Why would the United States be bothered with Singapore?

We are but a tiny red dot. Our population small, land is scarce, our military might ranked in the middle in an international context and ruled by one political party for over 50 years. Why on earth would some of the most power leaders in the world be bothered with us?

Consider these things in Singapore’s resume:

  • We are currently the fifteenth-largest trading partner of the United States
  • The United States is Singapore’s third largest goods trading partner, after China and Malaysia.
  • In 2016, the bilateral goods surplus totaled $9.1 billion in 2016, while the U.S. services surplus with Singapore totaled $9.7 billion.
  • Singapore is the United State’s 13th largest goods export market (2016). Top export categories includes machinery, aircraft, electrical machinery, optical and medical instruments, and mineral fuels
  • U.S. exports of agricultural products to Singapore totaled $754 million in 2016, including prepared food, fresh fruit, vegetable oils, animal fats, and dairy products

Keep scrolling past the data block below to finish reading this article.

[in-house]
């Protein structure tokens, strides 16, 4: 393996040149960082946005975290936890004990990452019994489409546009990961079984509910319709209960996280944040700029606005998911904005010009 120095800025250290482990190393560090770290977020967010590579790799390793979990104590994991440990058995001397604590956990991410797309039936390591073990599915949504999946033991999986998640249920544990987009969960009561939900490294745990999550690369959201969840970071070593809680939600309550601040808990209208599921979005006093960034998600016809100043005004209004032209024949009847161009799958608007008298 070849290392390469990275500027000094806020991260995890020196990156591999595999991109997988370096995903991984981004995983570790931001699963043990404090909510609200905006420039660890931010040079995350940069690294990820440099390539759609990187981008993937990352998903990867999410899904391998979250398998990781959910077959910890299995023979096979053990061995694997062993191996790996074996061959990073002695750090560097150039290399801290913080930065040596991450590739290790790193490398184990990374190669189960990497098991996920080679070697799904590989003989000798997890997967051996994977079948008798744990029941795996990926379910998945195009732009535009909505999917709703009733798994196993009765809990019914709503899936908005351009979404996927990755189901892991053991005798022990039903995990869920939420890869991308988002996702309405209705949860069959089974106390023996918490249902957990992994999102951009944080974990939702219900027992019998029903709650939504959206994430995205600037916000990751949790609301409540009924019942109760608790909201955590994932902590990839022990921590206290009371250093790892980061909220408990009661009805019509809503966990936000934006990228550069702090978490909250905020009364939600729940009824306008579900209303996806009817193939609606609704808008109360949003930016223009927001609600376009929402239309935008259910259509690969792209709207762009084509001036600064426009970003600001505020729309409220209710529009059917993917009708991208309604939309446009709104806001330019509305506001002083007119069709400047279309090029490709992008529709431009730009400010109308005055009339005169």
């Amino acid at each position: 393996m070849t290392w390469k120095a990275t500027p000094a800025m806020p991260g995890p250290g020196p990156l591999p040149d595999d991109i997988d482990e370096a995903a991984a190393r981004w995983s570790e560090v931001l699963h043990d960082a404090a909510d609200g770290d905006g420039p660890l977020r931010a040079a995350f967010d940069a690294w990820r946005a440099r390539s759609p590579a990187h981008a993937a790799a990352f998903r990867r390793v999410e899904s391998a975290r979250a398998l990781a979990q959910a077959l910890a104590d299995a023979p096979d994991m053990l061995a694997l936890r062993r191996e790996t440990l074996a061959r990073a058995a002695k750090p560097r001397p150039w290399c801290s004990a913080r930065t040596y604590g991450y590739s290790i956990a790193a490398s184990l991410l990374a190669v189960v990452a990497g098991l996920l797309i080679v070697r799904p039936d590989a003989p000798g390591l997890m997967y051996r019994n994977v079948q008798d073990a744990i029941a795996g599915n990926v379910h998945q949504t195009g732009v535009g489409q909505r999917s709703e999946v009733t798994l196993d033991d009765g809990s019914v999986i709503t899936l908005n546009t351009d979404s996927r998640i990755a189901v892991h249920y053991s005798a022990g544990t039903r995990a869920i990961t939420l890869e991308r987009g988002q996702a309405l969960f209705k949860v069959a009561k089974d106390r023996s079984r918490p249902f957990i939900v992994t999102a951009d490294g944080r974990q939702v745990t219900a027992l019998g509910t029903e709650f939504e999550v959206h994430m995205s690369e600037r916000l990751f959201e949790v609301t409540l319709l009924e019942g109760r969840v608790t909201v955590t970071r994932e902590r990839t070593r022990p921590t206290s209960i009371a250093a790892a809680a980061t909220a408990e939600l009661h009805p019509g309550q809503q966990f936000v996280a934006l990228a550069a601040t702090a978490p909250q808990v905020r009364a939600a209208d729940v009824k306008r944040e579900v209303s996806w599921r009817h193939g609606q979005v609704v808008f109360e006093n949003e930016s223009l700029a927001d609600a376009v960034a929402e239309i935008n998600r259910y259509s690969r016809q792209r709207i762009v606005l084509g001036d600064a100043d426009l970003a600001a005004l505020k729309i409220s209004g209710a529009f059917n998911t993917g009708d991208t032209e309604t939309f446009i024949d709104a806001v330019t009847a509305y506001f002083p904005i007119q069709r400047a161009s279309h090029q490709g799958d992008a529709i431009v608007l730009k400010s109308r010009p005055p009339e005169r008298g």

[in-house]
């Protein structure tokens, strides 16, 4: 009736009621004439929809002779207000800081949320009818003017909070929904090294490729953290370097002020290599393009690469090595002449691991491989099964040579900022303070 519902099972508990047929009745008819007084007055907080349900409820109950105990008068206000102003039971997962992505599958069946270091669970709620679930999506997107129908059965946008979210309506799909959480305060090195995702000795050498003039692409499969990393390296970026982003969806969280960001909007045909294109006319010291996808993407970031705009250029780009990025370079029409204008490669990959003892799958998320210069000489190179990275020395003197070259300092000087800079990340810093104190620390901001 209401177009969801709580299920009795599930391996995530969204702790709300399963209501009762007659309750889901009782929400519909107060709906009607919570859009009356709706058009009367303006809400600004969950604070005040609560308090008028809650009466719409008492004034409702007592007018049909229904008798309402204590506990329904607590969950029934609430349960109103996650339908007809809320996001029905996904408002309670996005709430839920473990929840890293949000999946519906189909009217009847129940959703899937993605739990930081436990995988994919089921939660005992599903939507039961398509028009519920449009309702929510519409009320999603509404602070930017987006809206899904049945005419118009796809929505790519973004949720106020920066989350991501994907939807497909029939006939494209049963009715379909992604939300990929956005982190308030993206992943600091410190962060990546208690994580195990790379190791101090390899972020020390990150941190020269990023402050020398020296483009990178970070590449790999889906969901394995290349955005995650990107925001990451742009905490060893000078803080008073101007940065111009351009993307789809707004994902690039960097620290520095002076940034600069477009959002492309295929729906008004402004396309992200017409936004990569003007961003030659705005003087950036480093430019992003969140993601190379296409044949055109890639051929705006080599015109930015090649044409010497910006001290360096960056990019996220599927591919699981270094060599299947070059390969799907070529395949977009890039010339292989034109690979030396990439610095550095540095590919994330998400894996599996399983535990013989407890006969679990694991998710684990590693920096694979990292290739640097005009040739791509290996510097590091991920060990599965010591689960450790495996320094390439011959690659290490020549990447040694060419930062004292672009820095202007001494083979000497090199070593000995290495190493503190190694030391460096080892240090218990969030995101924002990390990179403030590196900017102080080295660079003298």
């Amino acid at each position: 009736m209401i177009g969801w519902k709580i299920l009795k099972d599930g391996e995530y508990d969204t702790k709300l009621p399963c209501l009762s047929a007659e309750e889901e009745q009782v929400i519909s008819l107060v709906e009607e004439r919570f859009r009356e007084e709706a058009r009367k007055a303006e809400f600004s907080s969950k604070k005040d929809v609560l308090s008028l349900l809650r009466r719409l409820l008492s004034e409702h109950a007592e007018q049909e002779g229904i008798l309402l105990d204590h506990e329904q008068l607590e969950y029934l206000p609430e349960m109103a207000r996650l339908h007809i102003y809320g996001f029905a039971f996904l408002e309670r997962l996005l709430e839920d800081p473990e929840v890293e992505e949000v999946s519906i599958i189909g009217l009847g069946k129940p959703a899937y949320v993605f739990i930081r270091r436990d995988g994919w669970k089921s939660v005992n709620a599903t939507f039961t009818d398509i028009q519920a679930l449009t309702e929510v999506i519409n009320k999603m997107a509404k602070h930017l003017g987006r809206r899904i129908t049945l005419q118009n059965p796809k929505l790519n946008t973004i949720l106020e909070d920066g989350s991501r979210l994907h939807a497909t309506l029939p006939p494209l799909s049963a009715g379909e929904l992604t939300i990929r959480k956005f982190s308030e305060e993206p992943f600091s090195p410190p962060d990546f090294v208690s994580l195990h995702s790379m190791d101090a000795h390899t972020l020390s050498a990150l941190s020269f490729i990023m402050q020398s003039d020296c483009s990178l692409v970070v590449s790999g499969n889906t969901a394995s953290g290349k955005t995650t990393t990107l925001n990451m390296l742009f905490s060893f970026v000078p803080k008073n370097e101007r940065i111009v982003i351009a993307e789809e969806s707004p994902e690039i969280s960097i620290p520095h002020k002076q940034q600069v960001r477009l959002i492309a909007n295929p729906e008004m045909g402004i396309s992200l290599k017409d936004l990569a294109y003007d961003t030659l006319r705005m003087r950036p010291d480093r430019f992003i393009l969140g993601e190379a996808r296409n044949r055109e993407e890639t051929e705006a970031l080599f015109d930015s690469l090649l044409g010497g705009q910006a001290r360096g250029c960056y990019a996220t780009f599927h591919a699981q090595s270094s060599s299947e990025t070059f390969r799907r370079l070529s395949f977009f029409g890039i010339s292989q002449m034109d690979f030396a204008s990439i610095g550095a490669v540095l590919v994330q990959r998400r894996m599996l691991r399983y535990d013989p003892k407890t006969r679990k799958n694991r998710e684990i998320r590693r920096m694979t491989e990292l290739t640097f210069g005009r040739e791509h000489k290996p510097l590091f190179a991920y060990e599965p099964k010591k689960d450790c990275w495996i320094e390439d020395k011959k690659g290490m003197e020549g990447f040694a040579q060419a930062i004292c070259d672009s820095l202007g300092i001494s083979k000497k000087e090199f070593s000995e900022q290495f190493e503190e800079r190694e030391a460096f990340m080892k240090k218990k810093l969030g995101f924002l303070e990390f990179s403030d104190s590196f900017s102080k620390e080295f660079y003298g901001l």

• The stock of U.S. foreign direct investment (FDI) in Singapore (stock) was $228.7 billion in 2015. The stock of Singapore’s FDI in the United States was $19.4 billion in 2015, led by manufacturing.
  • We have the 5th largest sovereign wealth funds in the world ($556b total assets under management, as compared with $150.8b belonging to the U.S.)
  • We have a AAA-rated sovereign bond rating
  • We account for 25 per cent to 35 per cent of commodities trading in Asia
  • We rank 78th in the list of the world’s oil producing countries, even though we have zero oil
  • Our trade to GDP ratio is among the highest in the world, averaging around 400%
  • The Port of Singapore is the second busiest in the world by cargo tonnage
  • Ranks No. 2 on the World Economic Forum’s global competitiveness rankings.
  • We are ranked 9th in the world in the Rule of Law Index by the World Justice Project


However, we are always quick to add a disclaimer and this one by Professor Tan Khee Giap, economist from the National University of Singapore would fit very well:

“Singapore’s economic strength is so vulnerable. When Europe stops, when America goes into recession, when Japan goes into recession and China slows down, there is nothing left for Singapore because we are so small, our economy is all exports”.



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